HOSEA CHAPTER 14.
A Final Exhortation to Return, with a Promise of Redemption.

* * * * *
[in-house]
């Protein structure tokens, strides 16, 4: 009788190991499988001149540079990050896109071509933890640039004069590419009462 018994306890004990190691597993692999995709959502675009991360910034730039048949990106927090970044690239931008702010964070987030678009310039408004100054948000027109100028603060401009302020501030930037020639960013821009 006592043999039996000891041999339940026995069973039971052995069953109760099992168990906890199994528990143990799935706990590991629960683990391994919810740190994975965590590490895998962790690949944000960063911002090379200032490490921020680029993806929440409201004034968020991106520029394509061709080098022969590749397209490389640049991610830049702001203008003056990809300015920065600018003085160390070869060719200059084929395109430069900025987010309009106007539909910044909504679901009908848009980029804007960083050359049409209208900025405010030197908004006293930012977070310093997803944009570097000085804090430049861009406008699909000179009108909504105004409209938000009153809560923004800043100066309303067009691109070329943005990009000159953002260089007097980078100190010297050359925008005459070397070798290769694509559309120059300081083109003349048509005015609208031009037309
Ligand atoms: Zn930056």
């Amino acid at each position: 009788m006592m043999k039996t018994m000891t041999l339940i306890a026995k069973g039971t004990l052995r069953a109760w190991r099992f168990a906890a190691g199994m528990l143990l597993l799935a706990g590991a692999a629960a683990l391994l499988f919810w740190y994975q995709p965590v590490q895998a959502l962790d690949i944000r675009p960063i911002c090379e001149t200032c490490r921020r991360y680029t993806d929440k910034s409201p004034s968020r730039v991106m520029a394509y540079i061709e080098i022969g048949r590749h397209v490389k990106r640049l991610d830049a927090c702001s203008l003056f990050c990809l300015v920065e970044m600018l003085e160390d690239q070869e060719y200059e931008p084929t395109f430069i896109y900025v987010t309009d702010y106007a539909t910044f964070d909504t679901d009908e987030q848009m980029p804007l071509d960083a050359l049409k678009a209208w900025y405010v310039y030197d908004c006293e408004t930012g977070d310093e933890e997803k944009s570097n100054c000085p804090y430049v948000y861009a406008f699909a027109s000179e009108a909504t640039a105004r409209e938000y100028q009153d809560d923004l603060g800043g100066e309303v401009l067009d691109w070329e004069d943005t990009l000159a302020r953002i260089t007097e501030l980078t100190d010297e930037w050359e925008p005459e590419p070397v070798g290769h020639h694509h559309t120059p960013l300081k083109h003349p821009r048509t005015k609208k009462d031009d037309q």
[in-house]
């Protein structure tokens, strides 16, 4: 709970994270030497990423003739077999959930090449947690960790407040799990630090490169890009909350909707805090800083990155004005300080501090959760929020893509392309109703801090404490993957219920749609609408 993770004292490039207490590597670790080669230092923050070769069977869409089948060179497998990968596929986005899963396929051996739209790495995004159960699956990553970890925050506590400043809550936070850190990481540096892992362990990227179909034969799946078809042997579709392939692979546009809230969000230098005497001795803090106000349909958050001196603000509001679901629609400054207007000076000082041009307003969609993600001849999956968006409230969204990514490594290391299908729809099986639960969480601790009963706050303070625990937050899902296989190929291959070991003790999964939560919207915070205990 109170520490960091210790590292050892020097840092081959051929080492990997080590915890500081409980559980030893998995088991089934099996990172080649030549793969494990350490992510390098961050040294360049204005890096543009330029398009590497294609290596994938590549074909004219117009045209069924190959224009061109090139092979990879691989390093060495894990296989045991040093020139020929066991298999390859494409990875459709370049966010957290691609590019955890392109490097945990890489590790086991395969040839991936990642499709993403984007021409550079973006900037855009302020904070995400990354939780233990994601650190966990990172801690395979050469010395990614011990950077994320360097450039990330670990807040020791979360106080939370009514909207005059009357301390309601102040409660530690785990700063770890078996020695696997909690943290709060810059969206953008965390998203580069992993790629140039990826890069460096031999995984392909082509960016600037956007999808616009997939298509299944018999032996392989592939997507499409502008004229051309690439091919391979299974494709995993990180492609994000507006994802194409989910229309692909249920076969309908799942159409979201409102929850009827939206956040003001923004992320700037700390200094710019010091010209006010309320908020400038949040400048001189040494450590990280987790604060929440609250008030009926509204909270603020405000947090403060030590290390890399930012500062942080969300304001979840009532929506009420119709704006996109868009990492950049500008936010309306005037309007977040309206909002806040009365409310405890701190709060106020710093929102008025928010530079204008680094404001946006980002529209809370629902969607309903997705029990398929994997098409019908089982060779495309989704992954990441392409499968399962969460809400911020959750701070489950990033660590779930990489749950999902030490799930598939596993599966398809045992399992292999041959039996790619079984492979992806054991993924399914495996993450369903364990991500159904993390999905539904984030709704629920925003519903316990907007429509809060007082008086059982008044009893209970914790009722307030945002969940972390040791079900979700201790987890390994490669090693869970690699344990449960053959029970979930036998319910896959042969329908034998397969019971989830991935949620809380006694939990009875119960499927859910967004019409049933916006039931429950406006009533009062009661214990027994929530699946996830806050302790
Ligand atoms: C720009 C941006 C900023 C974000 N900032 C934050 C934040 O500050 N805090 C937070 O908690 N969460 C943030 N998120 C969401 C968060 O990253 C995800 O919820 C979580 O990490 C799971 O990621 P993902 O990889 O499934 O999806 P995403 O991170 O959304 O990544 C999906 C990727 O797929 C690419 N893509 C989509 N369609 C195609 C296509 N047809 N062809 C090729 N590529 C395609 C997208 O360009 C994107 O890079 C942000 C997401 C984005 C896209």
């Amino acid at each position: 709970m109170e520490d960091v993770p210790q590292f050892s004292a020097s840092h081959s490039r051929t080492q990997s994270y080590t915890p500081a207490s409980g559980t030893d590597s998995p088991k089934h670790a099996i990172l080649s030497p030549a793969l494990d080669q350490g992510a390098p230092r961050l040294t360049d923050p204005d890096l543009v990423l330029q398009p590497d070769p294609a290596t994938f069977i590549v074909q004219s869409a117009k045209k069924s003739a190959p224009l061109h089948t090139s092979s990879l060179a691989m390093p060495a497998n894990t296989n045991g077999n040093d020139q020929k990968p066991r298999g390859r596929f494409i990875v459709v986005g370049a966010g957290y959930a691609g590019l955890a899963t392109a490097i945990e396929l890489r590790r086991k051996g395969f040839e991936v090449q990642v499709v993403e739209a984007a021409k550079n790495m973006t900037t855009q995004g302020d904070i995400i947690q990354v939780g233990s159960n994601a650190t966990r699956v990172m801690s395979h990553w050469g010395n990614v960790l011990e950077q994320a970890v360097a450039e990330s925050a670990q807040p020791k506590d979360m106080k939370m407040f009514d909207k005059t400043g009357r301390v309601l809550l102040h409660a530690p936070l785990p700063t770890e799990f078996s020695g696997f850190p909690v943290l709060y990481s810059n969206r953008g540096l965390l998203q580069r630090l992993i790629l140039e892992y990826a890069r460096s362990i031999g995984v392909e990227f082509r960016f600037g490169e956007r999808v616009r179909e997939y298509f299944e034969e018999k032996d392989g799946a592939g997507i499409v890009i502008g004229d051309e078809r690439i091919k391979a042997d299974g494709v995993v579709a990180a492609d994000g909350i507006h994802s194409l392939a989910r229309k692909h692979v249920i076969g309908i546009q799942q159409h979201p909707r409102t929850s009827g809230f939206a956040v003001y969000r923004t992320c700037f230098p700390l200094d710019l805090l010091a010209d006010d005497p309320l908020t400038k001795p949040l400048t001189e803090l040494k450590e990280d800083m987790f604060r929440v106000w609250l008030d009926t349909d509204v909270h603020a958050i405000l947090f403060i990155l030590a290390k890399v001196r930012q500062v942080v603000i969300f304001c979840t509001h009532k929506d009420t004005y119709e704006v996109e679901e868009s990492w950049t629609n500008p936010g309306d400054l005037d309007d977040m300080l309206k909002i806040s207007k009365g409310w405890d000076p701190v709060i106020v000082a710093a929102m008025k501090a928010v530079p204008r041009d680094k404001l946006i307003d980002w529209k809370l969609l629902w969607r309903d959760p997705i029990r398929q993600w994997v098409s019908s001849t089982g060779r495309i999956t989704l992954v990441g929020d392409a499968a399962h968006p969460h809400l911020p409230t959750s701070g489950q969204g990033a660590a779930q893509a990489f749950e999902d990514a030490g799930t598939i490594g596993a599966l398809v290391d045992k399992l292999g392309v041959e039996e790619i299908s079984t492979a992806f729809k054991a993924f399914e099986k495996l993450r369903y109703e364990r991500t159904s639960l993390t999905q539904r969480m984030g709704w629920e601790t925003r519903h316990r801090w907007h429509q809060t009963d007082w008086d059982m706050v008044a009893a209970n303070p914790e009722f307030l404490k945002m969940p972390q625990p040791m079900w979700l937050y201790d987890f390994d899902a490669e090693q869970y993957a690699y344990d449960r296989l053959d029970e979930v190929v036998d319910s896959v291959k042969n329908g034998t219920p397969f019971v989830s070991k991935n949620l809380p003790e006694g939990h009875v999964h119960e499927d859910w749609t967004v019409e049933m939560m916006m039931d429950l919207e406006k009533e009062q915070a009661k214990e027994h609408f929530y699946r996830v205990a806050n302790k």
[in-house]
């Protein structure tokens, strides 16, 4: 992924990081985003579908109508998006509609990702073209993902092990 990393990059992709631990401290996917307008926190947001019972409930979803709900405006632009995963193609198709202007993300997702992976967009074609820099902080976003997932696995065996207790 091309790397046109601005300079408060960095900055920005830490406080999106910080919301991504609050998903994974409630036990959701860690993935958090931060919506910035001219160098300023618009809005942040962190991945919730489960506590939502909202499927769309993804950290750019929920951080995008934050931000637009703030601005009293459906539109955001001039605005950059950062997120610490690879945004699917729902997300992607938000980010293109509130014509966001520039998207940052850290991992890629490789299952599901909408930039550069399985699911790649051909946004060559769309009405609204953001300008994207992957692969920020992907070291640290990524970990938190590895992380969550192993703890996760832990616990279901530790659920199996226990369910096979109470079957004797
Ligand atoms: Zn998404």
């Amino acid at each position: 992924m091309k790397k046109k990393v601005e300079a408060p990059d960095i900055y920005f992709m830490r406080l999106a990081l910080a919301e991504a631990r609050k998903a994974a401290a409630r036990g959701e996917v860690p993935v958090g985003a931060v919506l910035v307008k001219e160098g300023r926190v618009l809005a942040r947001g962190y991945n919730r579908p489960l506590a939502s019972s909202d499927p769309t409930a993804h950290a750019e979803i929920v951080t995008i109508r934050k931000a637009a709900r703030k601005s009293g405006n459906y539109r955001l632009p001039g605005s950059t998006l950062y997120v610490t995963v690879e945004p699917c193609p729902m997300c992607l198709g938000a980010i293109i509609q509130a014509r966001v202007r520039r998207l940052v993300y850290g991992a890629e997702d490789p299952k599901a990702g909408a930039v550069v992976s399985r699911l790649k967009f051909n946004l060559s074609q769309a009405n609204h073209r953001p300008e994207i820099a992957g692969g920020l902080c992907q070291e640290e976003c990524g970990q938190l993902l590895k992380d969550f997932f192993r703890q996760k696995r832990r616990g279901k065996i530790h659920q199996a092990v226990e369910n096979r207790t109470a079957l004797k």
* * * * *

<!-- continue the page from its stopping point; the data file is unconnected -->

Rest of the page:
After having shown the apostate Israelites in various ways in what their guilt consisted, the Lord here once more appeals to them to return to Him in true repentance, since He desires to show them His mercy in full measure. V. 1. O Israel, return unto the Lord, thy God, to the God of the Messianic covenant; for thou hast fallen by thine iniquity, but there is still a possibility of returning. V. 2. Take with you words, expressed in prayers of forgiveness, and turn to the Lord; say unto Him, in a full and frank confession of sins, Take away all iniquity, forgiving the transgression with its guilt, and receive us graciously, receiving the one good thing which they have to offer; so will we render the calves of our lips, literally, "and we will render as bullocks our lips," namely, the confession of guilt and the promise to amend their ways. V. 3. Asshur, the world-power upon which they had relied till then, shall not save us; we will not ride upon horses, depending upon their cavalry, their army; neither will we say any more to the work of our hands, the idols which they had molded and fashioned. Ye are our gods, this being an open confession of the vanity of their idolatrous practices; for in Thee, in the true God alone, the fatherless findeth mercy. Cp. Ex. 22, 22; Deut. 10, 18. In the entire prayer of repentance the trust in the mercy of the Lord is evident. The Lord's answer, therefore, is a wonderful promise of mercy. V. 4. I will heal their backsliding, all the calamities brought upon them by their unfaithfulness to the Lord; I will love them freely, with the fullness of His abundant love and mercy; for Mine anger is turned away from him, having readily been withdrawn at the evidence of real sorrow which their prayer showed. V. 5. I will be as the dew unto Israel, refreshing and strengthening; he shall grow as the lily, known for its fruitfulness, and cast forth his roots as Lebanon, the mountains having their foundations in the innermost recesses of the earth. V. 6. His branches shall spread, as he nourishes and develops with vigorous life, and his beauty shall be as the olive-tree, with its evergreen leaves and rich-gleaming fruit, and his smell as Lebanon, with its cedars and aromatic shrubs. So the attributes of firmness, of fruitfulness, of beauty and glory, and of amiability and loveliness are ascribed to the repentant people once more received into the grace of God. V. 7. They that dwell under His shadow, the members of Israel as they have turned to the Lord in repentance, shall return, they shall revive as the corn, rather, shall produce grain once more, be a soil fruitful in good works, and grow as the vine, the scent thereof shall be as the vine of Lebanon, which was known of old for its excellent flavor. V. 8. Ephraim shall say, in addressing the Lord, What have I to do any more with idols? Or the sentence may be considered as an appeal to Ephraim to renounce all idolatry. I have heard him and observed him, Jehovah regarding His people with favor; I am like a green fir-tree, a cypress, symbol of everlasting life; from Me is thy fruit found, it is the Lord's strength which nourishes the bodily and spiritual strength of His people. V. 9. Who is wise, and he shall understand these things? namely, all that the prophet has written by way of warning, rebuke, admonition, and correction; prudent, and he shall know them? For the ways of the Lord, particularly in the manner in which He deals with His children on earth, are right, and the just shall walk in them, finding their delight in doing the Lord's will; but the transgressors shall fall therein. Cp. Deut. 32, 4. The preaching of truth is to some a savor of life unto life, to others a savor of death unto death. Cp. Deut. 30, 19.20; 1 Cor. 1, 18.